Looking out over the water to wind-sculpted sand dunes, Morro Bay State Park offers a cool retreat from the summertime heat. The park’s lagoon and natural bay habitat provides a multitude of opportunities for sailing, fishing, hiking and bird watching, and makes a great day or weekend journey for the entire family.
Surrounded by eucalyptus and cypress trees the 2,700-acre park also boasts one of the state park’s best campgrounds, with nearly 100 sites for tents and RV’s up to 30-feet long, for those that are interested in an extended stay.
Besides an extensive trail system that meanders throughout the park and a nearby pristine saltwater marsh estuary that supports a thriving bird population, there is also a vibrant marina with boat and kayak rentals, a horse camping site, an 18-hole public golf course, a restaurant and a museum.
Within minutes of the nearby Heron Rookery, the Museum of Natural History houses a variety of exhibits that illustrate Morro Bay’s geology and oceanography, as well as its cultural history and early Native American life.
Museum of Natural History
The Museum of Natural History at Morro Bay State Park is open from 10 a.m. to 5 p.m. daily and entry fees are only a few dollars for adults and free to children 16 and under.
Inside the museum, guests are invited to experience the past and the present through lectures, puppet shows, videos and docent-led tours. While just outside visitors can stroll through the Chumash garden to get a view of how the region’s indigenous Indian tribe used the area’s natural resources in their daily lives, including nearby Morro Rock.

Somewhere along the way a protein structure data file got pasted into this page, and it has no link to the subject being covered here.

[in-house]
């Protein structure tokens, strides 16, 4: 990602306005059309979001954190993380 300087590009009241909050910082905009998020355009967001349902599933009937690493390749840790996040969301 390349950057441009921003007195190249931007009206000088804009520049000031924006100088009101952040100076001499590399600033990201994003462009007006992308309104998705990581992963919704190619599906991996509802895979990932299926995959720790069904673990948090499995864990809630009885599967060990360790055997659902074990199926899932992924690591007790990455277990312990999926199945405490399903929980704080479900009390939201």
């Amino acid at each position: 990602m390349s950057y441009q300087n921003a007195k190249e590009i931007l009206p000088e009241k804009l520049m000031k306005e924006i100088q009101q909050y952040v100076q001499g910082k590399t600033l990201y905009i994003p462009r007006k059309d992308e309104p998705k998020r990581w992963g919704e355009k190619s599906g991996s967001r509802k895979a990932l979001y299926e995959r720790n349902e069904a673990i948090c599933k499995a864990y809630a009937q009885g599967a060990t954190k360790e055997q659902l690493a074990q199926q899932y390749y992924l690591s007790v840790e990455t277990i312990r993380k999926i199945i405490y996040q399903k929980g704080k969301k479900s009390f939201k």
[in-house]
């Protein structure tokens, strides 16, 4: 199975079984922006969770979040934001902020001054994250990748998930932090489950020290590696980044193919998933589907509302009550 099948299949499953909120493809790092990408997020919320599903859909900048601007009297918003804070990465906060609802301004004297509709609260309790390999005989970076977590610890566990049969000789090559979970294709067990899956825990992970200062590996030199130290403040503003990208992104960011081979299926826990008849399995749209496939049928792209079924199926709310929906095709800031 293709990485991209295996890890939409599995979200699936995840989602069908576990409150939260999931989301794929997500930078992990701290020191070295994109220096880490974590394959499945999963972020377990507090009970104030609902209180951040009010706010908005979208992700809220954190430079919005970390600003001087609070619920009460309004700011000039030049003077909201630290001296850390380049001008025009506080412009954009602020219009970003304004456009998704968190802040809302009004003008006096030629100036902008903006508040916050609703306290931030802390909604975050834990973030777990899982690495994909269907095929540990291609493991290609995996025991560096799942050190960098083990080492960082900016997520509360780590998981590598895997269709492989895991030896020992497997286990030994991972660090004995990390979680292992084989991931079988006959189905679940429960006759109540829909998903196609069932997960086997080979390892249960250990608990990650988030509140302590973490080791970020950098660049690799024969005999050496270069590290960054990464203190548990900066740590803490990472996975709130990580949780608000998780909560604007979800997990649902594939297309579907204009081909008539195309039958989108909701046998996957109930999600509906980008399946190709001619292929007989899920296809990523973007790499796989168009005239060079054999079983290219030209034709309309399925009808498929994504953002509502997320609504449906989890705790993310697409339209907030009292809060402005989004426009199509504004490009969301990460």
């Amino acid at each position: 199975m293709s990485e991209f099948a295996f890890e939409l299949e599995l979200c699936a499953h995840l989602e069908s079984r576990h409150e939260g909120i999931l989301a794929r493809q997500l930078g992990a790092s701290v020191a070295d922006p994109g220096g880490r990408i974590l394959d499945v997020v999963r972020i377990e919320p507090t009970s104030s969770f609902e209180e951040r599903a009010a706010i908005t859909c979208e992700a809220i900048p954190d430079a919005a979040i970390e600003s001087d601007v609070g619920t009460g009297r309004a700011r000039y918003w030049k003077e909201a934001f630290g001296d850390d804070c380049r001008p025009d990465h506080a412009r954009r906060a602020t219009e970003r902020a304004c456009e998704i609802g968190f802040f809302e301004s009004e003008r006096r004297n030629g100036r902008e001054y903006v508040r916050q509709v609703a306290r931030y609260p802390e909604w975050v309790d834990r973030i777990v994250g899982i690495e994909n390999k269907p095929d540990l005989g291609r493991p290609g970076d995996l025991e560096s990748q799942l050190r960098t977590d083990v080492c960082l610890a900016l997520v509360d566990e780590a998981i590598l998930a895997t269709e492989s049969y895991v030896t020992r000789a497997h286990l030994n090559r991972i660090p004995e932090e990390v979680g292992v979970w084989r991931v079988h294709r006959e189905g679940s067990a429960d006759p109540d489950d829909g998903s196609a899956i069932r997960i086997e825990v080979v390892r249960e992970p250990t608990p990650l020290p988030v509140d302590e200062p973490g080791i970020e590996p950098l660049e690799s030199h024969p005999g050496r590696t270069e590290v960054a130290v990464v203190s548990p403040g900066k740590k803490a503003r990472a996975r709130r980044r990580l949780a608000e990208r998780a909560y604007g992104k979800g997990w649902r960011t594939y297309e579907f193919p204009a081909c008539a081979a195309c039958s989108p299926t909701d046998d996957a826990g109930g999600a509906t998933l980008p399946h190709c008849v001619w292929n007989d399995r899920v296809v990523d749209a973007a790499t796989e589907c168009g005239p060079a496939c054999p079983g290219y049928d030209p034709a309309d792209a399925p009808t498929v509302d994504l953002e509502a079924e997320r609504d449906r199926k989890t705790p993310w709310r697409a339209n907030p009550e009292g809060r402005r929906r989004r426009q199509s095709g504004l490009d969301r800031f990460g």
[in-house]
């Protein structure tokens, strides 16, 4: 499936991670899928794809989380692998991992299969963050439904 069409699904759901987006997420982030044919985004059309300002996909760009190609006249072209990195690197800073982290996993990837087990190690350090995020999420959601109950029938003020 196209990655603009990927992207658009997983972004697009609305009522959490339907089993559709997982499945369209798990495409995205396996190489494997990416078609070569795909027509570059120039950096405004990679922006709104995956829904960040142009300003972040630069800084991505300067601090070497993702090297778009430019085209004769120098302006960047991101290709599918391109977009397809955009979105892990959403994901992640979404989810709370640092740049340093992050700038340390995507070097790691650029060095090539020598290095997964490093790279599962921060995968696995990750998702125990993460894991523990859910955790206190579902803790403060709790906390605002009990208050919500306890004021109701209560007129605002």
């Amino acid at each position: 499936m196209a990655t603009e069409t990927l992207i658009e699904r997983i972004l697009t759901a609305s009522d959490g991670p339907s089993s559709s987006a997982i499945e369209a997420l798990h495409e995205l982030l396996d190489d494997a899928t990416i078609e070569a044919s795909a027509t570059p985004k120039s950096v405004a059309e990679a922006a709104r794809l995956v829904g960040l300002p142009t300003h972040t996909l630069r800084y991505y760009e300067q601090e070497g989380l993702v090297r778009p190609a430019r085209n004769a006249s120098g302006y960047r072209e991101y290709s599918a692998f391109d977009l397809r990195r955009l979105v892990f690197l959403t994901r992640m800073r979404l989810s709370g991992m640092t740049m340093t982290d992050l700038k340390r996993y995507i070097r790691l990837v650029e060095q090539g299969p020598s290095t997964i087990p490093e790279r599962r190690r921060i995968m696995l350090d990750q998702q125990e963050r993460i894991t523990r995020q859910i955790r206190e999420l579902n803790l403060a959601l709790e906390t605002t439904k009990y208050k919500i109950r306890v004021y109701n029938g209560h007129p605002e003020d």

Sometimes called the “Gibraltar of the Pacific,” the Chumash tribe considered Morro Rock to be a sacred site, which in ancient times was used in their annual solstice ceremony.
Today, the massive 50-acre volcanic plug is the last in a chain of extinct volcanoes formed about 23 million years ago, and in 1968 became State Landmark #801. Since then, the area around it has been designated a bird sanctuary for the flocks of Peregrine falcons, egrets, and blue herons.
Besides bird watching, the estuary is also a popular spot for water sports of all types, and perhaps the best way to see the wonders of Morro Bay is by kayak or canoe, getting an up close and personal view of the bay’s seals, sea lions, and sea otters.
Morro Bay State Park Marina
The boat marina at Morro Bay State Park offers rental canoes and kayaks. A favorite local tradition is to paddle from Morro Bay State Park to the massive four-mile sand spit that protects the bay from the open ocean for a picnic.
Also at the Marina is the Bayside Cafe where you can enjoy fish and chips or crab cake sandwich with a view of Morro Bay. Monday through Wednesday the Bayside is only open for lunch. The rest of the week they sever lunch and dinner.
Camping at Morro Bay State Park
Morro Bay State Campground has 126 campsites including two group sites that hold up to 35 campers. There is a day use area but most people stay for a least a couple of days. All of the sites are in a shady forest area originally planted in the 1930s.
The best campsites are probably 1 through 10, they are the closest to the marina and boardwalk. Sites 118 through 134 are in the back of the campground and the near set to Black Hill trailhead.
Morro Bay State Park Map
Fires are only allowed in the in the provided fire rings at the site but you must bring in your own wood or purchase from camp host, no gathering of wood is permitted in the park. Dogs are welcome with the usual restrictions. Morro Bay State Park is one of the most affordable spots along the California coast.
So, if you’re thinking about an affordable and fun day trip or overnight camping adventure, what better way to enjoy the central California coast, than playing and staying on the water at Morro Bay State Park.
Located halfway between San Francisco and Los Angeles, the park is premier summer destination and is open year-round.